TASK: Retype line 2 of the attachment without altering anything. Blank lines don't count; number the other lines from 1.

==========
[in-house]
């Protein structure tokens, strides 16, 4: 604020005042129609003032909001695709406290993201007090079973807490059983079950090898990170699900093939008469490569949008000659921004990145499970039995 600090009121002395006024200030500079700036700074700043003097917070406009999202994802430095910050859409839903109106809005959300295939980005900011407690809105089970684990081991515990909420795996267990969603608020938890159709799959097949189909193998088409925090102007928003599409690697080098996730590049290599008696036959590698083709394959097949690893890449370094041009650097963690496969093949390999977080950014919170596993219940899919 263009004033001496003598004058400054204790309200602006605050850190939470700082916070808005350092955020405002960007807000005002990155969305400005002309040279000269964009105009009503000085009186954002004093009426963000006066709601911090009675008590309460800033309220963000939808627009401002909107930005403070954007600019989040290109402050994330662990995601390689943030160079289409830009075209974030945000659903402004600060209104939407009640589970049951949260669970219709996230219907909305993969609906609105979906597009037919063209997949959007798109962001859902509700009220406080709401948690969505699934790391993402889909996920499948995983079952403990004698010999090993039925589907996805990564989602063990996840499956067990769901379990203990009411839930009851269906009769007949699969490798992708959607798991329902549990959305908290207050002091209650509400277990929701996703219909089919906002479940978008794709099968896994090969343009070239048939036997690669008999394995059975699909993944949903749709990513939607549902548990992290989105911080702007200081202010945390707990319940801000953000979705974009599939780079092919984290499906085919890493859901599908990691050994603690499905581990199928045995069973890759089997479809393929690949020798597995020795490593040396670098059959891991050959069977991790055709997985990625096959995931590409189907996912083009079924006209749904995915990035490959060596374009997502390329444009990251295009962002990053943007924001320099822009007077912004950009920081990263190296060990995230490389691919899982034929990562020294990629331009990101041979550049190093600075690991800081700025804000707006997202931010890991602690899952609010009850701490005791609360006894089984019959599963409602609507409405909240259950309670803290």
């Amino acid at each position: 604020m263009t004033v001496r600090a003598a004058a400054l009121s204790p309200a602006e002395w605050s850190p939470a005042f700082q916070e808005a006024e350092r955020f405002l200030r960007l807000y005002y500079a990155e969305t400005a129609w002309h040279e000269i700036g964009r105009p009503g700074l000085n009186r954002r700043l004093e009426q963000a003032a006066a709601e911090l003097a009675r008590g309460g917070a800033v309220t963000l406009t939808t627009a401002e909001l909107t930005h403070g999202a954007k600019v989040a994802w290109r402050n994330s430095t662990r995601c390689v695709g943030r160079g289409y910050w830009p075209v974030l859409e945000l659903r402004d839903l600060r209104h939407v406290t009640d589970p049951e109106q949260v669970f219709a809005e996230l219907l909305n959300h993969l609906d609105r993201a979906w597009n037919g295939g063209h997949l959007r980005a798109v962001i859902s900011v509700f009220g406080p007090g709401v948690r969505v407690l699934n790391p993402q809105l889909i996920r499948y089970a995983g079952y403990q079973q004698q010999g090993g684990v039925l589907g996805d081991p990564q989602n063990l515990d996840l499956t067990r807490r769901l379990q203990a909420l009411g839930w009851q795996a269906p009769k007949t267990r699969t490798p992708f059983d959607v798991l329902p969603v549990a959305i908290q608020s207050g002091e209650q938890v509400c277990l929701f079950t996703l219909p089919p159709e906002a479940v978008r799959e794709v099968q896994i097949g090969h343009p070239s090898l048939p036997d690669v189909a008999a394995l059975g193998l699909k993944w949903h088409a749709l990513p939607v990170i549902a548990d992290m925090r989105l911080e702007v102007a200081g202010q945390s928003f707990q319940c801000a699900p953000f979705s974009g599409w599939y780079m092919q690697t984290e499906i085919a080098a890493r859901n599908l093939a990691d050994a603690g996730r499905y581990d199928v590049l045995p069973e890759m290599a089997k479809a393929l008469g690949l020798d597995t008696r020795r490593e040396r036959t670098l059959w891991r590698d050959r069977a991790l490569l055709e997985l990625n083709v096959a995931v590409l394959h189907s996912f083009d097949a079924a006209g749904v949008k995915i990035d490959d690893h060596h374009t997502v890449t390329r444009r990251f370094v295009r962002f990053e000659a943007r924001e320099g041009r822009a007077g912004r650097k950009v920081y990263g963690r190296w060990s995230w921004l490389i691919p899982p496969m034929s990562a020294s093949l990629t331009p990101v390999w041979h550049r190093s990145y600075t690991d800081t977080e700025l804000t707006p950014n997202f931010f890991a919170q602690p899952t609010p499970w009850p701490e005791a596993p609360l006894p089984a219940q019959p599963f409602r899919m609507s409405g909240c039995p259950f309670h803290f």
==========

């Protein structure tokens, strides 16, 4: 604020005042129609003032909001695709406290993201007090079973807490059983079950090898990170699900093939008469490569949008000659921004990145499970039995 600090009121002395006024200030500079700036700074700043003097917070406009999202994802430095910050859409839903109106809005959300295939980005900011407690809105089970684990081991515990909420795996267990969603608020938890159709799959097949189909193998088409925090102007928003599409690697080098996730590049290599008696036959590698083709394959097949690893890449370094041009650097963690496969093949390999977080950014919170596993219940899919 263009004033001496003598004058400054204790309200602006605050850190939470700082916070808005350092955020405002960007807000005002990155969305400005002309040279000269964009105009009503000085009186954002004093009426963000006066709601911090009675008590309460800033309220963000939808627009401002909107930005403070954007600019989040290109402050994330662990995601390689943030160079289409830009075209974030945000659903402004600060209104939407009640589970049951949260669970219709996230219907909305993969609906609105979906597009037919063209997949959007798109962001859902509700009220406080709401948690969505699934790391993402889909996920499948995983079952403990004698010999090993039925589907996805990564989602063990996840499956067990769901379990203990009411839930009851269906009769007949699969490798992708959607798991329902549990959305908290207050002091209650509400277990929701996703219909089919906002479940978008794709099968896994090969343009070239048939036997690669008999394995059975699909993944949903749709990513939607549902548990992290989105911080702007200081202010945390707990319940801000953000979705974009599939780079092919984290499906085919890493859901599908990691050994603690499905581990199928045995069973890759089997479809393929690949020798597995020795490593040396670098059959891991050959069977991790055709997985990625096959995931590409189907996912083009079924006209749904995915990035490959060596374009997502390329444009990251295009962002990053943007924001320099822009007077912004950009920081990263190296060990995230490389691919899982034929990562020294990629331009990101041979550049190093600075690991800081700025804000707006997202931010890991602690899952609010009850701490005791609360006894089984019959599963409602609507409405909240259950309670803290």